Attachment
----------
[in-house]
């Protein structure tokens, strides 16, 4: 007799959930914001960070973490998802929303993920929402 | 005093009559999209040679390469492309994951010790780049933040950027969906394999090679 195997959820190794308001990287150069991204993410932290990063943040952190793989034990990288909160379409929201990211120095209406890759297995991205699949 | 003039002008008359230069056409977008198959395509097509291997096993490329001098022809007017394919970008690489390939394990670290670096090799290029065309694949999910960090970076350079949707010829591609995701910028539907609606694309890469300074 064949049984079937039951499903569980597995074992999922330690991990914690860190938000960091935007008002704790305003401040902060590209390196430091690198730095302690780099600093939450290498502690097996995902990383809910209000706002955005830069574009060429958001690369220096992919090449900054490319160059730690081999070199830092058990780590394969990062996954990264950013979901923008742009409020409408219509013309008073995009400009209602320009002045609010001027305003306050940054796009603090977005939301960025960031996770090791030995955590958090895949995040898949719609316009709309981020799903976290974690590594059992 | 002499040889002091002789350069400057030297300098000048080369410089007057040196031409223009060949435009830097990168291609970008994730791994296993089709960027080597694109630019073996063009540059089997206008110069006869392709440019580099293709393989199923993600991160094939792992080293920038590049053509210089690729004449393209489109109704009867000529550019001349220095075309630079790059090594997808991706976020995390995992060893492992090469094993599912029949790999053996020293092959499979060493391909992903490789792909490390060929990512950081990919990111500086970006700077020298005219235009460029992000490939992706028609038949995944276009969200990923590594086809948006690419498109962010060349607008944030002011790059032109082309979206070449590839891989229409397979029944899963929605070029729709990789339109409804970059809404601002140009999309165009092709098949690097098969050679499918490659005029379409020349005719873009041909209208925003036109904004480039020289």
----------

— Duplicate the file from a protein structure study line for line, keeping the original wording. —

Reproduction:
[in-house]
């Protein structure tokens, strides 16, 4: 007799959930914001960070973490998802929303993920929402 | 005093009559999209040679390469492309994951010790780049933040950027969906394999090679 195997959820190794308001990287150069991204993410932290990063943040952190793989034990990288909160379409929201990211120095209406890759297995991205699949 | 003039002008008359230069056409977008198959395509097509291997096993490329001098022809007017394919970008690489390939394990670290670096090799290029065309694949999910960090970076350079949707010829591609995701910028539907609606694309890469300074 064949049984079937039951499903569980597995074992999922330690991990914690860190938000960091935007008002704790305003401040902060590209390196430091690198730095302690780099600093939450290498502690097996995902990383809910209000706002955005830069574009060429958001690369220096992919090449900054490319160059730690081999070199830092058990780590394969990062996954990264950013979901923008742009409020409408219509013309008073995009400009209602320009002045609010001027305003306050940054796009603090977005939301960025960031996770090791030995955590958090895949995040898949719609316009709309981020799903976290974690590594059992 | 002499040889002091002789350069400057030297300098000048080369410089007057040196031409223009060949435009830097990168291609970008994730791994296993089709960027080597694109630019073996063009540059089997206008110069006869392709440019580099293709393989199923993600991160094939792992080293920038590049053509210089690729004449393209489109109704009867000529550019001349220095075309630079790059090594997808991706976020995390995992060893492992090469094993599912029949790999053996020293092959499979060493391909992903490789792909490390060929990512950081990919990111500086970006700077020298005219235009460029992000490939992706028609038949995944276009969200990923590594086809948006690419498109962010060349607008944030002011790059032109082309979206070449590839891989229409397979029944899963929605070029729709990789339109409804970059809404601002140009999309165009092709098949690097098969050679499918490659005029379409020349005719873009041909209208925003036109904004480039020289």